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Iran Press TV

Top spy agency does not endorse CIA analysis on Russia hacks

Iran Press TV

Tue Dec 13, 2016 1:32PM

The office overseeing all 17 US spy agencies has not embraced a CIA assessment that Russia intervened in the 2016 presidential election to help Republican Donald Trump win the race.

The Office of the Director of National Intelligence (ODNI) has not endorsed the CIA's findings because of a lack of conclusive evidence that Russia carried out cyber attacks to boost Trump's chances against his Democratic rival Hillary Clinton, three American officials told Reuters on condition of anonymity.

The hacked emails were a regular source of embarrassment to the Clinton campaign during the presidential race.

"ODNI is not arguing that the agency (CIA) is wrong, only that they can't prove intent," one of the officials said. "Of course they can't, absent agents in on the decision-making in Moscow."

The position of the top spy agency will give Trump fresh ammunition to dispute the CIA assessment, which he has called "ridiculous."

The growing distrust between Trump and the intelligence community he will soon command marks the latest in a series of disputes over Russia's international conduct and its alleged ties with the president-elect.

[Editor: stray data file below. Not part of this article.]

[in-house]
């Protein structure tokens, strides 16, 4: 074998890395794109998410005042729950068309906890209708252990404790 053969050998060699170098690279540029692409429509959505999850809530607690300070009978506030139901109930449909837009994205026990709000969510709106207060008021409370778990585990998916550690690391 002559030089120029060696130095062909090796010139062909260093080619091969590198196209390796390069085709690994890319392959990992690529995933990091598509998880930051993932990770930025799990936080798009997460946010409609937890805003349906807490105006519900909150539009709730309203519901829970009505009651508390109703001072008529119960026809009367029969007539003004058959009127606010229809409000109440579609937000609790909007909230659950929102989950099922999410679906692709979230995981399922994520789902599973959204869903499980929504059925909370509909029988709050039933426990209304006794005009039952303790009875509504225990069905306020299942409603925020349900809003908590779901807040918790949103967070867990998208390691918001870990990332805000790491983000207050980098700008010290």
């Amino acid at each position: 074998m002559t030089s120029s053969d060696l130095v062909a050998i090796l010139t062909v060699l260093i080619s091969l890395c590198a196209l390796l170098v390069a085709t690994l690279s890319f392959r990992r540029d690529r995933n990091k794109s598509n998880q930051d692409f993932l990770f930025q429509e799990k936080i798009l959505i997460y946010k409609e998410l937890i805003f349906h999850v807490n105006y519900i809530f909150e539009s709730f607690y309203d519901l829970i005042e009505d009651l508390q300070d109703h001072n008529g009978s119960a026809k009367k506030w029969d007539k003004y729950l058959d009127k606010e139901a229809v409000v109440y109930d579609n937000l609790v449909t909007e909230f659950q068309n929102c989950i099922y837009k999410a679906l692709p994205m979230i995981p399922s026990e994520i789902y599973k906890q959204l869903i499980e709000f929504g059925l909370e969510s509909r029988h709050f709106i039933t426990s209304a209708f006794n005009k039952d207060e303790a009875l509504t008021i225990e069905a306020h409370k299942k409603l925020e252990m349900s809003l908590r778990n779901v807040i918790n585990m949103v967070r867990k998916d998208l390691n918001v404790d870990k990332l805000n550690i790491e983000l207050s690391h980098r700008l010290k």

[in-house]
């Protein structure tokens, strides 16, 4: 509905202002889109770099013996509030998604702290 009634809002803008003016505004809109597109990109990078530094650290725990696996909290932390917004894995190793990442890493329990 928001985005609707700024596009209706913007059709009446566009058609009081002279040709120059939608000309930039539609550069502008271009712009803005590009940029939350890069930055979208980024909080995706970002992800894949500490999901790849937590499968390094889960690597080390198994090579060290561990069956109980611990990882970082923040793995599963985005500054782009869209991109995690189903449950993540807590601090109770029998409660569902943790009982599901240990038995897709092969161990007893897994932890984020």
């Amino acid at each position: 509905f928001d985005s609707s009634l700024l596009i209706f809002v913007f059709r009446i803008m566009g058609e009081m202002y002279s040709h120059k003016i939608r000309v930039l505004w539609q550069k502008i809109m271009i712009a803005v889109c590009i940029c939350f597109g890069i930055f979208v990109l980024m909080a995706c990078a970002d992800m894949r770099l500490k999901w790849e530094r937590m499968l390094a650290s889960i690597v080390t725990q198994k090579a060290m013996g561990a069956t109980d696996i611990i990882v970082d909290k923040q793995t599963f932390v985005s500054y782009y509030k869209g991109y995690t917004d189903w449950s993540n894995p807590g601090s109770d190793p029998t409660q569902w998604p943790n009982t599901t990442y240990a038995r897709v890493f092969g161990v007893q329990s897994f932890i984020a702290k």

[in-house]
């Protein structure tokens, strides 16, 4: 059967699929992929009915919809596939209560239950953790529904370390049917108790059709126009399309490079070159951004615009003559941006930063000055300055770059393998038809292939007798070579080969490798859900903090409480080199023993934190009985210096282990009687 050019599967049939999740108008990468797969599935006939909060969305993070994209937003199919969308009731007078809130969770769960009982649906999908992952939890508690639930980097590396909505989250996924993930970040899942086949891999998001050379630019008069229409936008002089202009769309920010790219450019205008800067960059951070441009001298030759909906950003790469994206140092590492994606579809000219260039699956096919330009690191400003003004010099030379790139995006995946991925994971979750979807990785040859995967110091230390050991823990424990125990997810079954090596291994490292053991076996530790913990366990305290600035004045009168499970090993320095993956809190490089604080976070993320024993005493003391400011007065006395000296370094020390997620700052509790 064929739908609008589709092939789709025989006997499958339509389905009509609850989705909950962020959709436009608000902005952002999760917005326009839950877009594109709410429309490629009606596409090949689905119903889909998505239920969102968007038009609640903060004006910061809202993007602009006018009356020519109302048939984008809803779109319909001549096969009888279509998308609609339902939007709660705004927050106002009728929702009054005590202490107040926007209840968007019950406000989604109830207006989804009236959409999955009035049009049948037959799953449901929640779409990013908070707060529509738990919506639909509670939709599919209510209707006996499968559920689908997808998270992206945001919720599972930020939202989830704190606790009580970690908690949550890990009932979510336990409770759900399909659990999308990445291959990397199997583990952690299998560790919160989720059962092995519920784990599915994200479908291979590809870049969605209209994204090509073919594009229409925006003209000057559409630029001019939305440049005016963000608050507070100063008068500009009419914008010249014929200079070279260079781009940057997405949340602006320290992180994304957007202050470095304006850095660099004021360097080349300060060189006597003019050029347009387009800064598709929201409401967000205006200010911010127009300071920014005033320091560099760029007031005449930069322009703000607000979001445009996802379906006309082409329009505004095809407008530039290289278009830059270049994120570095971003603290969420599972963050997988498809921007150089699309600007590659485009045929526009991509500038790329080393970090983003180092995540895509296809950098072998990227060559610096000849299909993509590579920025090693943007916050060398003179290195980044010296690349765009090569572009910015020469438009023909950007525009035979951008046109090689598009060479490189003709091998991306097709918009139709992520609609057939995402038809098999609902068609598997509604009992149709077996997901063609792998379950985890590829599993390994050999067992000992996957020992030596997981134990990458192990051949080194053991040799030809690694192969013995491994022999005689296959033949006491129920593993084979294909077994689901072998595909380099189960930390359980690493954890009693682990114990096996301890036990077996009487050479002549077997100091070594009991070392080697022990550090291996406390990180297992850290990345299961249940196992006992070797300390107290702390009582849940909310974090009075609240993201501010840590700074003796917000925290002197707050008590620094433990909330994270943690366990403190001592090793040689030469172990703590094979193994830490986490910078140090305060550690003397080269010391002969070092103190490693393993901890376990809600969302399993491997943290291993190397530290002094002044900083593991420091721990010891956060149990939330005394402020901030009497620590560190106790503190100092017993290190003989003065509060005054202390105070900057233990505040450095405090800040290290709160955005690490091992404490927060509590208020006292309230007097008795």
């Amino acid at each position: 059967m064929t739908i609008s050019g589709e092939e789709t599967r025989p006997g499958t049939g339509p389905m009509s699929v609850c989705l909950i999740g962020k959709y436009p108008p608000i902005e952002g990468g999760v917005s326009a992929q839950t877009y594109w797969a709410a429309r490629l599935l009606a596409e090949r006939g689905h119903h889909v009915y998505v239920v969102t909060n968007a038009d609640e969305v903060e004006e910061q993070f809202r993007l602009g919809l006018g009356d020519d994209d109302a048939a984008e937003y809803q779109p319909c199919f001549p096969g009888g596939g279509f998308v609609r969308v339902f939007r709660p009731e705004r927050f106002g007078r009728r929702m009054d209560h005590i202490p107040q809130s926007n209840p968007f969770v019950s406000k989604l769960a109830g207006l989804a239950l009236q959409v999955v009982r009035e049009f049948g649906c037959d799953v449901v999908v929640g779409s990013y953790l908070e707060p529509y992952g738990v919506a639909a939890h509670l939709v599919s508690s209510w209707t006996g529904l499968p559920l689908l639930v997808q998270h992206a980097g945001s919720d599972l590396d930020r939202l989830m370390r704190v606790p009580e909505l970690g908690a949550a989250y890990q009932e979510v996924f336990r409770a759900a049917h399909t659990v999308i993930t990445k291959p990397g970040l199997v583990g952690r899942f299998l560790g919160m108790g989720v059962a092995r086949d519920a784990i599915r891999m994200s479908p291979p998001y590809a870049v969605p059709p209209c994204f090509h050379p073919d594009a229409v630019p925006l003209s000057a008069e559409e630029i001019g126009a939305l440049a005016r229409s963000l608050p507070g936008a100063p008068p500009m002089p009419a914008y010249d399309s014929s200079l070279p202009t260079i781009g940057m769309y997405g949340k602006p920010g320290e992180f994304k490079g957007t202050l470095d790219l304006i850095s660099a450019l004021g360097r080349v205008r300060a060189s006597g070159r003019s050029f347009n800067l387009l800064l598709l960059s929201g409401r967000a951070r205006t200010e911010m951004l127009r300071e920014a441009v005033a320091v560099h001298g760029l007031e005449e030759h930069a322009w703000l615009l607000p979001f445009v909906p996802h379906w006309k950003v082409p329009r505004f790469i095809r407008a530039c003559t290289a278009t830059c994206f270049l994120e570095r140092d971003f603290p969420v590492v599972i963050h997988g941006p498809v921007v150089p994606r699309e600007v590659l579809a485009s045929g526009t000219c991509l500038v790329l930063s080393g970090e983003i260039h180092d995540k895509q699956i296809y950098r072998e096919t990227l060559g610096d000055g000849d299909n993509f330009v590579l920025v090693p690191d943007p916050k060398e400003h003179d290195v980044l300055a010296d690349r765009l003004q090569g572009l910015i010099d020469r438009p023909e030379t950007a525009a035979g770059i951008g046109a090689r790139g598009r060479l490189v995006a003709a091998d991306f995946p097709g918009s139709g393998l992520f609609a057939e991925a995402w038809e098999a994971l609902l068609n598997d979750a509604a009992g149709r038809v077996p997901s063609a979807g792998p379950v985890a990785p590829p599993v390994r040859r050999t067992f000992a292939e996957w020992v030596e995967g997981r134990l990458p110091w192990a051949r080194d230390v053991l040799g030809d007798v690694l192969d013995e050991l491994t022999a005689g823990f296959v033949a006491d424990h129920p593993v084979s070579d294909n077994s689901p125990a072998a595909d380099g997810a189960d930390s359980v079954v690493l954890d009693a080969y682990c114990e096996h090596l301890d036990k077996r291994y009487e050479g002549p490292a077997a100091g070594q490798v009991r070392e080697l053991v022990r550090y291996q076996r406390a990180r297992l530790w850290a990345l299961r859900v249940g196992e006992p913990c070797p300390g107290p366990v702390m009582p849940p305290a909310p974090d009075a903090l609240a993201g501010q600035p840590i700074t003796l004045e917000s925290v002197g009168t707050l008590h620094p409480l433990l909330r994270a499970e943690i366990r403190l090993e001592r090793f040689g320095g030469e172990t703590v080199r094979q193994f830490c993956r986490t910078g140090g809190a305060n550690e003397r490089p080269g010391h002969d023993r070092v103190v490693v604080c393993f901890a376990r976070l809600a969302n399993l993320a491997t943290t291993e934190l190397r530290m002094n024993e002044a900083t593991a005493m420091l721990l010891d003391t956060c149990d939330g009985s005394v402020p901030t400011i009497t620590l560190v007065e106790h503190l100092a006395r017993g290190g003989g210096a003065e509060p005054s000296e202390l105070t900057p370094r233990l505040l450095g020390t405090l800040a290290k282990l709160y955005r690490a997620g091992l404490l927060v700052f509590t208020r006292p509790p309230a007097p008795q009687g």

The CIA has not made its analysis public, but The Washington Post reported on a "secret assessment" by the spy agency concluding that Russian intelligence hacked the Democratic National Committee (DNC) and Clinton's campaign to help Trump win the White House.

James Clapper, the nation's top intelligence officer, told Congress last month that his agencies did not have "good insight" into a direct link between WikiLeaks and the Russian cyber operations.

"As far as the WikiLeaks connection, the evidence there is not as strong and we don't have good insight into the sequencing of the releases or when the data may have been provided. We don't have as good insight into that," the DNI said.

The Federal Bureau of Investigation (FBI) has also declined to accept the CIA's assessment.

The divergent messages have angered congressional lawmakers who are demanding answers about the Kremlin's alleged role in the presidential race and its possible motives for the hacks.

In October, Washington formally accused Moscow of a campaign of cyber operations against American political organizations ahead of the November 8 election.

President Barack Obama last week ordered the intelligence community to fully review Russia's cyber attacks during the presidential campaign and wants a report before he leaves office in January.

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